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Construction starts approaching for Broadway corridor, sewer plant in Cape
When the Cape Girardeau City Council makes decisions about easements, it tends to be largely perfunctory.
But when council members make two such decisions tonight, it will serve as a signal that construction starts for two of the city's biggest public projects of 2012 -- one the biggest in city history -- are rapidly approaching.
Two ordinances on tonight's agenda involve acquiring easements for the high-profile projects -- the construction of a new wastewater treatment plant and a redesigned Broadway corridor.
City officials said Friday that both projects are close to being let out for bid and construction should begin on the $3.25 million Broadway project in February and on the wastewater treatment plant in June.
Voters in April approved $72 million in bonds for the construction of the new sewer plant, the biggest capital improvements project in the city's history.
"These are very important projects," Mayor Harry Rediger said. "There are a lot of things going on and this is a very positive time. I think 2012 is going to be a very exciting year."
An ordinance about the Broadway corridor project will authorize the acquisition of temporary construction easements from about 15 property owners along the length of the project between Pacific and Water streets, said city engineer Casey Brunke.
Most of the easements are less than two feet in width, she said. The easements will allow work beyond the public right of way, she said, citing repairing sidewalks as an example. Since the easements are temporary, it will not cost the city anything to get them, she said.
Final plans are expected in January, Brunke said, with construction hopefully to start sometime in February. Plans still call for completing the project in December to coincide with the opening of Isle of Capri's new $125 million casino.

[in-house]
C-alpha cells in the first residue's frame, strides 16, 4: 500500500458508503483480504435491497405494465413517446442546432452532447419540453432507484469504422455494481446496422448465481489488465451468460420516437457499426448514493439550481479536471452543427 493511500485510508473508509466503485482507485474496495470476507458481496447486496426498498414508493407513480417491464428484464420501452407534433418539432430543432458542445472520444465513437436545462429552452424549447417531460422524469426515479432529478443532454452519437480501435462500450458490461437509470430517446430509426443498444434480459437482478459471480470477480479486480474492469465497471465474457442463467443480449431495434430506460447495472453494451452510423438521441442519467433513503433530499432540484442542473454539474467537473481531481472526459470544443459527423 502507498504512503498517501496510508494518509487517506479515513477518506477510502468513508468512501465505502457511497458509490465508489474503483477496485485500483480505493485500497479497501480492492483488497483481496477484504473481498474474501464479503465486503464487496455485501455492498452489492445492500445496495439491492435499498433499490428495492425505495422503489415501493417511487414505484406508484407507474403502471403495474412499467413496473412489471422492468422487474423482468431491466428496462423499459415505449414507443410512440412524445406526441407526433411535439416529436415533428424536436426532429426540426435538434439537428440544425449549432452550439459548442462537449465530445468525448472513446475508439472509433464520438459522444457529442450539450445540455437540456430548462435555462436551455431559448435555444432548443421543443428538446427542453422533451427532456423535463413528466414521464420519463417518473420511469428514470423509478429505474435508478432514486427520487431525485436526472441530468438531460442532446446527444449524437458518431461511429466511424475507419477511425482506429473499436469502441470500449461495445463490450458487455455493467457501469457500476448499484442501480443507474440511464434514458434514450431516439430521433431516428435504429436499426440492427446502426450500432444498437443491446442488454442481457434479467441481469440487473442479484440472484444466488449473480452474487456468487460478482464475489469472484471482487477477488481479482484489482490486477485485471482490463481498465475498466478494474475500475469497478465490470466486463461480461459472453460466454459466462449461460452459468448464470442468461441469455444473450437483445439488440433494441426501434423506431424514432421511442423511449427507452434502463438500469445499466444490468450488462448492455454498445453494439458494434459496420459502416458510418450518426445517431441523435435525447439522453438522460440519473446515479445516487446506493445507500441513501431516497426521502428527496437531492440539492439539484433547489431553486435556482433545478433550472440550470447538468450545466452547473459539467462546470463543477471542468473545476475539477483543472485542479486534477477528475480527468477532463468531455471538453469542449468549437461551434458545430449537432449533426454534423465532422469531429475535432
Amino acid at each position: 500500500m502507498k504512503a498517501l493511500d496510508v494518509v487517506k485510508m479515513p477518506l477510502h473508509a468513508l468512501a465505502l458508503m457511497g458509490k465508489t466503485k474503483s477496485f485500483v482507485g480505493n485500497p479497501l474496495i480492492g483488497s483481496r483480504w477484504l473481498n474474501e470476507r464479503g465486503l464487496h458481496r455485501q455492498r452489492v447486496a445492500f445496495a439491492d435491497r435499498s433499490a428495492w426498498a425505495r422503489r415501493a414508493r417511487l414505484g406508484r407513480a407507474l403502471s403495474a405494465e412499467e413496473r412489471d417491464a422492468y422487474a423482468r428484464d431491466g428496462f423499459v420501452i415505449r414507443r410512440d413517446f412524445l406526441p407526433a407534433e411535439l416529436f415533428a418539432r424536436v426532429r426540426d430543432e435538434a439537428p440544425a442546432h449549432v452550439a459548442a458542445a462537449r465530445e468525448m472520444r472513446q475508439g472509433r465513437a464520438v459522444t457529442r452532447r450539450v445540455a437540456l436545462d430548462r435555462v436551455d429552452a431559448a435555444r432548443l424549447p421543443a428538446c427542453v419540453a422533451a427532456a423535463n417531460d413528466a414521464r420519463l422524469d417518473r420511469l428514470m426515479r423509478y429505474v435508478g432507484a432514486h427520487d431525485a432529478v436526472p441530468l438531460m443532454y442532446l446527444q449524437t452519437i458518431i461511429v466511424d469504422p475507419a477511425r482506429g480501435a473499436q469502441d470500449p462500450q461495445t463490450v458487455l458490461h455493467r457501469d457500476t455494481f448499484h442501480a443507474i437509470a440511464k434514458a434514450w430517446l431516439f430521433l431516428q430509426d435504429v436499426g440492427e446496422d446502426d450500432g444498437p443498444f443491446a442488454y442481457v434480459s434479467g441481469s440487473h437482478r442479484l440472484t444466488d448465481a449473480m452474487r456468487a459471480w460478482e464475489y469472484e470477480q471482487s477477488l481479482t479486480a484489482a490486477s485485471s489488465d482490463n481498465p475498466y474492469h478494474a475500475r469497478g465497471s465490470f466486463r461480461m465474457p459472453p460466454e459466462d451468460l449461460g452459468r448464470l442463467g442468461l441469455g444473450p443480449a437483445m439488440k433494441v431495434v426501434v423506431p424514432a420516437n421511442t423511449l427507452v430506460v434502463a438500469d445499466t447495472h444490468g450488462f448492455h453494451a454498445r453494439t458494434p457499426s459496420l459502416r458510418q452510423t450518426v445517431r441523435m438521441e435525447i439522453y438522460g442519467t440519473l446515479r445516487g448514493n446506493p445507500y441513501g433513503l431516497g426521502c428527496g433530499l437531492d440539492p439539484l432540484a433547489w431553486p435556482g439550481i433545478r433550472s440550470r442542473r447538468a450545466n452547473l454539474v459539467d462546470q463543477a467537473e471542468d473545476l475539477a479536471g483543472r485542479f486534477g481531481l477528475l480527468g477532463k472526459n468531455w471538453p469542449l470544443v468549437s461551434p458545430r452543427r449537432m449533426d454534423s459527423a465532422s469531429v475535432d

The project includes street resurfacing, sidewalk replacement and gutter improvements. A streetscape portion is intended to create a "pedestrian promenade" with seating areas, landscaping and 15-foot-wide sidewalks on the north side of the street.
The $3.85 million to be used for the project comes from the voter-approved Transportation Trust Fund. Part of that money, the $1 million for the streetscape, will then be reimbursed to the fund from revenue generated by Isle's casino operation.
The plan calls for going block by block, though Brunke said it has yet to be determined whether the work will start at Water or Pacific streets.
The city's new wastewater treatment plant is also on tonight's council agenda with a bill asking for authorization to allow the city to acquire a permanent sanitary sewer easement from the Burlington Northern Santa Fe Railway.
The city needs access to railway property near the corner of Poplar Street and Giboney Avenue so that sewer pipes can be built underneath the railroad, said public works director Tim Gramling. Gramling wasn't sure yet how much the easements would cost.
This is some of the last-minute detail work that's being done, Gramling said, before the two-year build begins in June. Plans are being completed, he said, and will be sent to the Department of Natural Resources this week for approval. While it's uncertain, Gramling is hoping to receive the permit within 60 days.
The city is building the new facility by 2014 to come into compliance with state regulations that no longer allow untreated wastewater to be bypassed into the Mississippi River, which happens with the existing plant about 30 to 40 times a year.
The most recent estimate for construction of the plant came in at $63 million, Gramling said, about $3 million less than a previous estimate. Because of the poor economy, competitive bids may come in even lower than that, he said.
Residents saw an average $20 per month increase in their sewer rates last July to help fund the plant. If the construction costs are considerably lower than projected, more sewer rate increases may not have to happen or -- in a best-case scenario -- they could even be lowered later on, Gramling said.
While official request for construction bids have yet to go out, the city recently advertised the project and asked for companies interested in building the plant to submit "pre-qualification" information, Gramling said, which drew submissions from 19 contractors.
The information received included lists of projects the contractors had worked for and other pertinent information. Only these companies will be allowed to bid on the project, Gramling said.
401 Independence, Cape Girardeau, MO